Buying a home with your partner is usually an exciting move, especially if it’s your first property. But it’s important not to get so carried away that you forget about the important legal aspects of owning a property.
Of course you want to focus on the fun part and there’s nothing wrong with that. And of course you don’t want to think about what might happen when one of you dies, or if you split up, or one of you needs to go into a care home. Again, that’s perfectly natural.
But – and it’s an important but – these things do happen and are difficult enough to deal with without having complications over your property ownership thrown into the emotional mix.
Joint Tenants and Tenants in Common
When you buy a home with someone, you will either be Joint Tenants or Tenants in Common. There are important differences between the two, so it’s essential you understand these to make sure you have the set-up that’s right for you and your personal circumstances.
If you have Joint Tenancy, you will both have equal rights to the entire property. This means that when one of you dies, the property will automatically pass on to the other person. Crucially, this means that you can’t choose anybody other than your partner to leave the property to in your will.
If you are Tenants in Common, however, you will each own a share of the property and you can choose who to leave your share to in your will. The share may be an equal 50:50 split or any other division.
What are the benefits of each?
Having a Joint Tenancy gives you peace of mind that your home will be yours for as long as you live. It does, however, mean that you can’t choose who to leave your share of the property to when you die. If you have children from a previous relationship – or your partner does – then you might each want your respective children to inherit your share of the property.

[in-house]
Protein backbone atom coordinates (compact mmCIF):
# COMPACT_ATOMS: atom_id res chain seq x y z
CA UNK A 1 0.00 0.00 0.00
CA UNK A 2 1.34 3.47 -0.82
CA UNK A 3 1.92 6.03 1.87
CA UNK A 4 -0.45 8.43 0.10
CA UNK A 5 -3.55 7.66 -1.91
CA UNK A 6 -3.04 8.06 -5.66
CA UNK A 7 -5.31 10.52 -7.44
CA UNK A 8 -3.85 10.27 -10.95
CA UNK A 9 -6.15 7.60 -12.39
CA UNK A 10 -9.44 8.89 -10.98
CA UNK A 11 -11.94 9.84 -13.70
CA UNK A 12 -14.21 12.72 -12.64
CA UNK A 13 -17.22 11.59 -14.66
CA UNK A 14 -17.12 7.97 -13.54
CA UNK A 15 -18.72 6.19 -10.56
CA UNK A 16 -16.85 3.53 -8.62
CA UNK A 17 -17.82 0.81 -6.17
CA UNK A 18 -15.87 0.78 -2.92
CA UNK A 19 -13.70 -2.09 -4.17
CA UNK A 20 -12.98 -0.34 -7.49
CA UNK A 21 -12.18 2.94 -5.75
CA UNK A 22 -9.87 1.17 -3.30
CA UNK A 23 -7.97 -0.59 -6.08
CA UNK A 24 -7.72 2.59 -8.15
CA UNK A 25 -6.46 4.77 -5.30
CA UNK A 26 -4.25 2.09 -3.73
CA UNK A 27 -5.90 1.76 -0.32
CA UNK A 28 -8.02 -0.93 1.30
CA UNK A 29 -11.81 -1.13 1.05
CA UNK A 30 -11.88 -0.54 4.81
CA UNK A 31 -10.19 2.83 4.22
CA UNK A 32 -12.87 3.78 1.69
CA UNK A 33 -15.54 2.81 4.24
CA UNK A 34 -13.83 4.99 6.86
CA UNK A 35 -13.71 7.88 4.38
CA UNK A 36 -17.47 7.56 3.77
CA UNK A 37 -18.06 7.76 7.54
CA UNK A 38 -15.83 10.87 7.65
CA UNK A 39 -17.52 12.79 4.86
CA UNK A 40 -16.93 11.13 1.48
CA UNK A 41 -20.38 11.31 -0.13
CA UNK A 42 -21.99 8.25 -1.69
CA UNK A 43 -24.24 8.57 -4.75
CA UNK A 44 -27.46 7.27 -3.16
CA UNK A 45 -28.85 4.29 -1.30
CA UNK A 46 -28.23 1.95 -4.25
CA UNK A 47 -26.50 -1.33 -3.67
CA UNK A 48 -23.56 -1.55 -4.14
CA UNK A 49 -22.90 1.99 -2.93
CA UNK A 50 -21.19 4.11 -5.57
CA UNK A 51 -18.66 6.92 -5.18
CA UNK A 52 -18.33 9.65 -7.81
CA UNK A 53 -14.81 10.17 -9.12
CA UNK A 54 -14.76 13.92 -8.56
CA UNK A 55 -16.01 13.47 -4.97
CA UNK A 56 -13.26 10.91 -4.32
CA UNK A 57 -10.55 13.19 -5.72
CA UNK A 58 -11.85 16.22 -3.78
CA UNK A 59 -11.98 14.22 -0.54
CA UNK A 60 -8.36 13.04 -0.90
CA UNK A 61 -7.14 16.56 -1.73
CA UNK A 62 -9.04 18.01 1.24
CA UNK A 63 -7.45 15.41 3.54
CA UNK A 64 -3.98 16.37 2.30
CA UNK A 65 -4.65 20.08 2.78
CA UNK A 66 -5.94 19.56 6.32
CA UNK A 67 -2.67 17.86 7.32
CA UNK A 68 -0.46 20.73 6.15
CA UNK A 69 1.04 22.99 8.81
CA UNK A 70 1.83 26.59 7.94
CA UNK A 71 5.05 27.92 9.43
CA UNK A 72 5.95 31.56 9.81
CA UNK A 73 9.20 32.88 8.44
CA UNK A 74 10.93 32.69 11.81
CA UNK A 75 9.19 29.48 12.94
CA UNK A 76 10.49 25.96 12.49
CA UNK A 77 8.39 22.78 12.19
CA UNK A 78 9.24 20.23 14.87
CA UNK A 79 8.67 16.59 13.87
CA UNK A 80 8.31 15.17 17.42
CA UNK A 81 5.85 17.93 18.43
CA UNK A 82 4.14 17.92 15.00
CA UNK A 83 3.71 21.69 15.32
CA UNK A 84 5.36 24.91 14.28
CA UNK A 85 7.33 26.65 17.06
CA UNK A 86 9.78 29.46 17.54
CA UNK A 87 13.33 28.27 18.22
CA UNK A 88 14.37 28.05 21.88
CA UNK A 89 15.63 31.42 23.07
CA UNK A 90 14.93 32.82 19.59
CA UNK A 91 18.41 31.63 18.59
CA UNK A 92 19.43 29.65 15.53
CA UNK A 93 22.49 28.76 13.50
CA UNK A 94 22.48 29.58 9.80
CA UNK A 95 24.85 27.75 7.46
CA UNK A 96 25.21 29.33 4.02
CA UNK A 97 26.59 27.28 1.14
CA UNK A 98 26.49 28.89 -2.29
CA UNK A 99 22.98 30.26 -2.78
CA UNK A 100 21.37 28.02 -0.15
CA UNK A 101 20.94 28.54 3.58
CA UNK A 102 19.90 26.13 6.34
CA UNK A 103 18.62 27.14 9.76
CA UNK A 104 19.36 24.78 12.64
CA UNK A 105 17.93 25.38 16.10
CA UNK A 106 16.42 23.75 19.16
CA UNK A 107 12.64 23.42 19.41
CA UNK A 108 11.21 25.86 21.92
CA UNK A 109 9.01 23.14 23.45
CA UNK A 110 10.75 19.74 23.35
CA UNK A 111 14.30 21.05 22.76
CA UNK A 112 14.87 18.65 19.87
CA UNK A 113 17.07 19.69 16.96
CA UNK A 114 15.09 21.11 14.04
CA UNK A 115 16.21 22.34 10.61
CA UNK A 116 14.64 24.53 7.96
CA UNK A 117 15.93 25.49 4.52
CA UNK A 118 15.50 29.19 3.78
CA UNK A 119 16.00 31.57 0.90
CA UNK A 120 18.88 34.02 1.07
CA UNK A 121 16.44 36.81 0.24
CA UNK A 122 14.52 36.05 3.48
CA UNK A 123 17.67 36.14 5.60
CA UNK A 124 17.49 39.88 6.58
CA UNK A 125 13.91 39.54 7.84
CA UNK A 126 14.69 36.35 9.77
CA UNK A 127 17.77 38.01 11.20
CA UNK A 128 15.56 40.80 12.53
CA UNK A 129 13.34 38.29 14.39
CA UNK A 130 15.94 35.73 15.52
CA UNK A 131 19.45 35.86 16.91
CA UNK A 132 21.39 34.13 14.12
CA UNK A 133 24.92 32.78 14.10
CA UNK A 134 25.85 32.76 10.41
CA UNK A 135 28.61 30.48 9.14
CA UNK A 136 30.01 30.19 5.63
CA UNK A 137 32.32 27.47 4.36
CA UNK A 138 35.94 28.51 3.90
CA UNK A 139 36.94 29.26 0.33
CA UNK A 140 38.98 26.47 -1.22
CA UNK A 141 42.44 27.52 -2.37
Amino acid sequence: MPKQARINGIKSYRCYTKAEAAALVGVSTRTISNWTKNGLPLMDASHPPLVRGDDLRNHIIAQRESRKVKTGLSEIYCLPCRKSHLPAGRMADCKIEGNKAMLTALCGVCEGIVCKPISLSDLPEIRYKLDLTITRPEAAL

If this is the case then you might want to own your property as Tenants in Common. The downside to this is that if your partner dies before you and has left their share to their children, you could be faced with selling your home if they want their share of the inheritance quickly.
Considering care home fees
Again, not something people want to think about when they buy a house, but a little consideration now could make a world of difference in later life. You may at some point need to use the equity in your home to fund care home fees, so it’s important to know how much belongs to you and how much to your partner – protecting you both should the issue of care home fees arise.
Switching to Tenants in Common
If you think you would be better served as Tenants in Common then you can switch from a Joint Tenancy fairly easily, using what’s known as a Severance of Joint Tenancy. All you need to do here is give the other owner written notice, and you don’t need their agreement.
However, as with most aspects of law it’s always best to get legal advice. There are advantages and disadvantages to both types of property ownership, and a specialist can take you through these to establish the best way forward for you, your partner and your family.
The Lester Aldridge family team deal with these and other issues on a regular basis and are frequently instructed by clients regarding divorce proceedings.
If you would like to discuss any aspect of separation, arrangements for your children or wish to protect your assets prior to getting married, contact the family team on 01202 786161 or email firstname.lastname@example.org.